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Tram de Liège: Making the tram (project) run on time

Posted 17/04/2019 by Jerome Santos

1L Image Liege Tramway Project Credit Le Tram

In September 2018 Tram’Ardent was chosen by the city of Liege in Belgium to design, build, finance and maintain the project under a 30-year PPP contract. A multi-faceted scheme involving significant construction work in a complex urban environment, it entailed a delicate political process comprising many stakeholders. To help the lenders understand the risks and mitigation measures involved in these challenges, the consortium turned to Infrata.

The Belgian city of Liege is getting an upgrade. This industrialised centre in the Walloon region is about to start work on its first tram project, which will link the various development centres of the city.

 So why trams? And why now?

Well, Liege is a fast-growing area, but its population depends heavily on private cars and public bus services. The city's administrators have long wanted to provide a more scalable alternative. They also want to adhere to growing environmental and sustainability demands.

In fact, the Liege tram scheme already had one 'false start'. In December 2014, the Société Régionale Wallonne du Transport (SRWT) selected a consortium to finance and build a line linking Sclessin and Bressoux via the city centre.

However, work on the project was suspended in March 2015, after the EU statistical office questioned the financial structure of agreement.

So, the city tried again. The Opérateur de Transport de Wallonie (OTW, ex-SRWT) invited new tenders, and eventually selected in September 2018 Tram’Ardent as preferred bidder to design, build, finance and maintain the project under a 30-year PPP contract. The project successfully reached financial close in January 2019.

Tram’Ardent comprises DIF Infrastructure V, French construction firm COLAS through its Major Projects, Rail and Belgian branches, and Spanish rolling stock manufacturer and rail system integrator Construcciones y Auxiliar de Ferrocarriles (CAF). The design and construction is estimated to cost €430m, which is financed by Natixis, AG Insurance, Belfius, BBVA, Talanx and the European Investment Bank backed by the European Fund for Strategic Investments (EFSI).

Work on the 11.7 km line is due to begin in May 2019, with completion set for October 2022. But this is not just a tram project. It is a major urban development scheme that will provide park and ride facilities, bike paths, bus lanes and pedestrian footways.

This will help Liege to achieve the Zero Carbon Administrative City target set for 2022.

Tram de Liège is a multi-faceted scheme that raises many technical issues. Dennis Jong, director at DIF, explains why. "This is a landmark project in many ways,” he says. “It involves significant construction work to existing infrastructure in a complex urban environment. There's a delicate political process comprising many stakeholders: the city, the Walloon region, and the public transport authority, including the bus and tram operator."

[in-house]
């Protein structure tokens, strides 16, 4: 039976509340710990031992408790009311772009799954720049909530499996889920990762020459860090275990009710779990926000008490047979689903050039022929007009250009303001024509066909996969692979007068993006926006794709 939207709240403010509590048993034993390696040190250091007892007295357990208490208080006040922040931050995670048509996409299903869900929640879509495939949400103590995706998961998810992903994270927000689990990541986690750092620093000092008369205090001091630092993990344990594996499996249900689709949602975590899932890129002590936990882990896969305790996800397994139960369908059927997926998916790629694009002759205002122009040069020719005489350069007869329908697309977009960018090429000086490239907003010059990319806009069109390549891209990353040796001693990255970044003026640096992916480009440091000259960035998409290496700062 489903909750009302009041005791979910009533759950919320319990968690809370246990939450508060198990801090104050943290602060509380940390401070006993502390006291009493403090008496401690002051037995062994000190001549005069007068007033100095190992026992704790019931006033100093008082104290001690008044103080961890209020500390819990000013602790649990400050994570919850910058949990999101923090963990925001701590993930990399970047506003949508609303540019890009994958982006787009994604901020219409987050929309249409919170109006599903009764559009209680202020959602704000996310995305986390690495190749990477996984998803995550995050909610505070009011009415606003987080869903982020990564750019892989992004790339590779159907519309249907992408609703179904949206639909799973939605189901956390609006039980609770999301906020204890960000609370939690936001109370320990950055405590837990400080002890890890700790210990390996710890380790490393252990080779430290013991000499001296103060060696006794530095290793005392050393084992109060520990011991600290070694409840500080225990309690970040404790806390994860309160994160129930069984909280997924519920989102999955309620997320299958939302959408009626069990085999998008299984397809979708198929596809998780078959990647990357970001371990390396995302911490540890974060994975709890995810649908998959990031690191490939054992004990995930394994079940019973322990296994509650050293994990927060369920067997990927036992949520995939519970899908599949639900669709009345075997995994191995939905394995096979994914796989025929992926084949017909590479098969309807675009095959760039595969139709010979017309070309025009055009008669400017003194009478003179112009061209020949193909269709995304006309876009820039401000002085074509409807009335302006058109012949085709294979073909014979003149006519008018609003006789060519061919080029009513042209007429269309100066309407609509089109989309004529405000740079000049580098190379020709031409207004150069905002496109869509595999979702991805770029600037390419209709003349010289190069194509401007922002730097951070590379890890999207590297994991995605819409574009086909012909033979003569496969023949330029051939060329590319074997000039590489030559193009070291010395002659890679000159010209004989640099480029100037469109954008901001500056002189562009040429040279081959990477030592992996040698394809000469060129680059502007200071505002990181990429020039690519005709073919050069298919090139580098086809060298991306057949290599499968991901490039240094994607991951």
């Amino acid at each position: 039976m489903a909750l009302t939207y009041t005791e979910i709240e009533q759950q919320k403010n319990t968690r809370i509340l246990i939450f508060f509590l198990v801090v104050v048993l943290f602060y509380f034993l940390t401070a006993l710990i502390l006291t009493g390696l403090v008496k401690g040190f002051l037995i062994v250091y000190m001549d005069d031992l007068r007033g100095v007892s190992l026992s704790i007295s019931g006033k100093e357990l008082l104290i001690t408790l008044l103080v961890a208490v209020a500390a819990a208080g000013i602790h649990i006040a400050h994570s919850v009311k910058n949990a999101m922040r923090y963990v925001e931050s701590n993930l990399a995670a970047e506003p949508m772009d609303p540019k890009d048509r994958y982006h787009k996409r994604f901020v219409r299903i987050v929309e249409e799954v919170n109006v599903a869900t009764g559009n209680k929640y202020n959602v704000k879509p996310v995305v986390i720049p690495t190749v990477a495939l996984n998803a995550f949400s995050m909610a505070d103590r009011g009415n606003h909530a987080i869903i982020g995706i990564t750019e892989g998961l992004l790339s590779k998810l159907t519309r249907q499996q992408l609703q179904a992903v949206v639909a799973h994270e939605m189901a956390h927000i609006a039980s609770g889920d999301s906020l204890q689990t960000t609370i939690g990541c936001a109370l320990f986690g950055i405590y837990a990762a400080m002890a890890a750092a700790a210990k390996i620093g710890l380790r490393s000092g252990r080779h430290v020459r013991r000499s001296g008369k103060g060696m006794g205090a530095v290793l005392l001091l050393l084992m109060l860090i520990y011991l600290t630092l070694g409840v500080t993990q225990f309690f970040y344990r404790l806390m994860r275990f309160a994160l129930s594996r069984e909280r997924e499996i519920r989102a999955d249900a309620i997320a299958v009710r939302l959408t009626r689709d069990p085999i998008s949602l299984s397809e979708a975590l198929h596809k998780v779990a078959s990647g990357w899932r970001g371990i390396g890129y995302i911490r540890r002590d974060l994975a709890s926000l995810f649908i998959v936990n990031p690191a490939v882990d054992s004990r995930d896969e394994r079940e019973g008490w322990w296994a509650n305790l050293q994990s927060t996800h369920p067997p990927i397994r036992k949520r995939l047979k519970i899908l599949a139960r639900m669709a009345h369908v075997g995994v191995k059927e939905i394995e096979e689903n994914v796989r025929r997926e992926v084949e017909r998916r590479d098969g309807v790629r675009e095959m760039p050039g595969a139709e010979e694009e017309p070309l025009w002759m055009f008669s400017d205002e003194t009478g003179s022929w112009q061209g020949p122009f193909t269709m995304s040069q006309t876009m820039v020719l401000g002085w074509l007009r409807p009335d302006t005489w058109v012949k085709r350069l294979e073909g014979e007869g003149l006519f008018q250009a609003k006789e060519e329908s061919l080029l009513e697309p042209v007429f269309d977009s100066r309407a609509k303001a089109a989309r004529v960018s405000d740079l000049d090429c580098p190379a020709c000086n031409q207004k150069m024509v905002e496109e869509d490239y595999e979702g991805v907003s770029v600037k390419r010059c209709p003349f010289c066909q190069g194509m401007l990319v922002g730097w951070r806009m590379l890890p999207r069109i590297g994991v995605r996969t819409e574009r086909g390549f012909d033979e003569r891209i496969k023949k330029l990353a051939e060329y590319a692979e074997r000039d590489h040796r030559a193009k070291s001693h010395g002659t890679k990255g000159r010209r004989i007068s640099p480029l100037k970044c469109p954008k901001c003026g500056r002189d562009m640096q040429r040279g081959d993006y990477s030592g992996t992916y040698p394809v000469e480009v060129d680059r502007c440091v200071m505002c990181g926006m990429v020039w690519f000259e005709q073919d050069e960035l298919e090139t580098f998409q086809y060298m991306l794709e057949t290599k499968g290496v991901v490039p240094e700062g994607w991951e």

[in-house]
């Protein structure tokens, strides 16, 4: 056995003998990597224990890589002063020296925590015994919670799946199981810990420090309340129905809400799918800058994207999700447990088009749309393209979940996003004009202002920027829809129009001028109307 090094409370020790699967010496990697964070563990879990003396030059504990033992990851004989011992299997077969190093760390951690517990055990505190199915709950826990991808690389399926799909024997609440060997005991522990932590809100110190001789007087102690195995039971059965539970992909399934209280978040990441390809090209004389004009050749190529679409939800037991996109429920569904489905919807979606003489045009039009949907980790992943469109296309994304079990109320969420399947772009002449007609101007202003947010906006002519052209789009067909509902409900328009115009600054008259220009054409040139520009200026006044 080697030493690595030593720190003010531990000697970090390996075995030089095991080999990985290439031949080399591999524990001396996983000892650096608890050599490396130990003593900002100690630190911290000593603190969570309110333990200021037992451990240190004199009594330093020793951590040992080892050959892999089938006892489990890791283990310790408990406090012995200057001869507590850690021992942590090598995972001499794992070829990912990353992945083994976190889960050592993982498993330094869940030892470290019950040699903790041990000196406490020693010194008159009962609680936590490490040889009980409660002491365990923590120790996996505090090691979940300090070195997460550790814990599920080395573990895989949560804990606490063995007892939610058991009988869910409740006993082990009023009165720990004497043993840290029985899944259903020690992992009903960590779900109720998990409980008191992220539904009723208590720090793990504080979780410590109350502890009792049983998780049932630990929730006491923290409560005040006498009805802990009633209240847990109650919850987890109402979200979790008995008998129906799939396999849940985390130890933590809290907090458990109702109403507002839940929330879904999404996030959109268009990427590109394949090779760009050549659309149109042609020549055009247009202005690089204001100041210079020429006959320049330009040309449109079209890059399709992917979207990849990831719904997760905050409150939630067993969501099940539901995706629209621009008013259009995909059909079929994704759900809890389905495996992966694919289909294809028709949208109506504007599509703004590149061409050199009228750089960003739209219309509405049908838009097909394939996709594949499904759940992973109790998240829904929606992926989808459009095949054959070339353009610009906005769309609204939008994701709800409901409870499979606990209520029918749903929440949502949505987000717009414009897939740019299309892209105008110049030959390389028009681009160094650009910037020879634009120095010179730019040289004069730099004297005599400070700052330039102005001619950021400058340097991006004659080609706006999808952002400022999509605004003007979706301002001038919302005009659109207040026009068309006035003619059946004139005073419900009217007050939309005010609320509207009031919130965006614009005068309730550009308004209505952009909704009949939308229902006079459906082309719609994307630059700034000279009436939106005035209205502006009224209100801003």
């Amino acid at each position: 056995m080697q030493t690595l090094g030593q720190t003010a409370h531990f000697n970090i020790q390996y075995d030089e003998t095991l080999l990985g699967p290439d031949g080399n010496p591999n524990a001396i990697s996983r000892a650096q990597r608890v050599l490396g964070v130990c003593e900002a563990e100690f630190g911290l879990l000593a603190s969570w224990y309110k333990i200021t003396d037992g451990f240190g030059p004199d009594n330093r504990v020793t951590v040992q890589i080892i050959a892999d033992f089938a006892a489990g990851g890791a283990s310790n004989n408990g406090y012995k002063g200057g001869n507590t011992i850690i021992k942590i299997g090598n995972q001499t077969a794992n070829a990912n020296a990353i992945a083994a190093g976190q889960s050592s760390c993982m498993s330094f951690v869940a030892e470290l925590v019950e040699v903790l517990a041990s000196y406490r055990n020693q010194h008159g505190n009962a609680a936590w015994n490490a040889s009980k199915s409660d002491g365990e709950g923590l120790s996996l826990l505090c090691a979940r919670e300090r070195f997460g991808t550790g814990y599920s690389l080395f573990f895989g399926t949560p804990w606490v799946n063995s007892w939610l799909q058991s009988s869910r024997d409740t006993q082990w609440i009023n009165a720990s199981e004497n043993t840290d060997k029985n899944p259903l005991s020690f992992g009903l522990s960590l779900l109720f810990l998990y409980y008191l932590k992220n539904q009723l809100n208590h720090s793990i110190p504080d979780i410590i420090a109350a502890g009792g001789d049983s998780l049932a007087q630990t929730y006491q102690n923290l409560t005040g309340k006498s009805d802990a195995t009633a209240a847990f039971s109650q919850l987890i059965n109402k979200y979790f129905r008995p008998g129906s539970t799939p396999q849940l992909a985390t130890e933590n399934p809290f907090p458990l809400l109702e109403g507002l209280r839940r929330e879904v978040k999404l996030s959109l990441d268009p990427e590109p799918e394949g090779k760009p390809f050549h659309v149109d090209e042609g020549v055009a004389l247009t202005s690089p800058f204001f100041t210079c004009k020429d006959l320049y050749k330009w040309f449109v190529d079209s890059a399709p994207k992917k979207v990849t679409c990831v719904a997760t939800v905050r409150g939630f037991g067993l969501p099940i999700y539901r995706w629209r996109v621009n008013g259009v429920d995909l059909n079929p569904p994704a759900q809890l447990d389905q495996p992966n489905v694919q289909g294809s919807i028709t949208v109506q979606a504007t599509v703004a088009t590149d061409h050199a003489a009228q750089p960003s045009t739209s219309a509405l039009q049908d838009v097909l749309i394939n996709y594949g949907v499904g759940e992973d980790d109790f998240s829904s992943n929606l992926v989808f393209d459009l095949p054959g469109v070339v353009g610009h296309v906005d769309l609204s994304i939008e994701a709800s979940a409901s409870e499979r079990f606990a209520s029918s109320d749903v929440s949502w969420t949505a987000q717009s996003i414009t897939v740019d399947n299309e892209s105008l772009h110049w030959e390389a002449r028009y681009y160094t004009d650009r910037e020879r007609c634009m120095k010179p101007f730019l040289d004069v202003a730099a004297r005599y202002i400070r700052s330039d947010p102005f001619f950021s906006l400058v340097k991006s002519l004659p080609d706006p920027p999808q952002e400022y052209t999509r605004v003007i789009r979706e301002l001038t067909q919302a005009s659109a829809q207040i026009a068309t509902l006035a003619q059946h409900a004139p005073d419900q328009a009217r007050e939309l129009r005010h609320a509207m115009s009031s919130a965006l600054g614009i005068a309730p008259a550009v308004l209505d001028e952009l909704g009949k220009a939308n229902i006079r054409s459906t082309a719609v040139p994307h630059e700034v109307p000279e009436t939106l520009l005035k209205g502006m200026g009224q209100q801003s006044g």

To help the lenders understand the risks and mitigation measures involved in these challenges, the consortium hired Infrata to serve as lenders’ technical advisor.

Infrata examined crucial issues such as:

  • The innovative use of battery-powered trams that will run through the historic city centre without any catenary wires – especially with respect to the performance and autonomy of the batteries
  • The risk involved in procuring rolling stock adapted to the specific needs of the OTW
  • Widening a post World War 2 bridge crossing – designed for cars – to support trams
  • Replacing a bridge over a live existing railway
  • Diverting utility works in busy city centre areas on a limited timeline
  • Interfacing with a large number of utility owners
  • Projecting possible financial penalties imposed by the OTW in the event of failing to meet agreed requirements
  • Phasing construction work to minimise disruption to the city during important events such as the annual folk festival and Christmas market
  • The impact of the tram mileage variations on the maintenance programme

Jong says the Infrata team provided excellent insight, not just in its recommendations but also in how it presented them. "Infrata stands out in the way its reports are risk-based and to the point," he says.

 "Both lenders and sponsors need to come to grips with complex technical matters and design choices in an efficient way. Infrata's concise reports facilitate just that."

Jong also found Infrata's professionalism revealed itself in face to face meetings. "The Infrata team contributed to the success of the project during the lenders’ meetings in particular. They reduced risks and mitigation measures to their essence. That really helped to address the needs of the lenders,” he says.

 Other consortium members relied on Infrata's input too. Lisa Garcia, project manager at Colas, says: “Infrata had a good understanding of the project features. They studied the project’s risks and mitigation measures, and were able to give clear insights to the both consortium and lenders. The Infrata team was closely involved throughout and always available.”

 Although Tram de Liège is a complex project with multiple stakeholders, the due diligence process closed as planned on 22 January 2019. Dennis Jong says Infrata's willingness to work long hours helped to make this happen.

 "The team was available at all times, especially at the height of processes," he says. "During that period, they went over and above with the time they put in. This definitely contributed to the successful closing of the Tram de Liège project."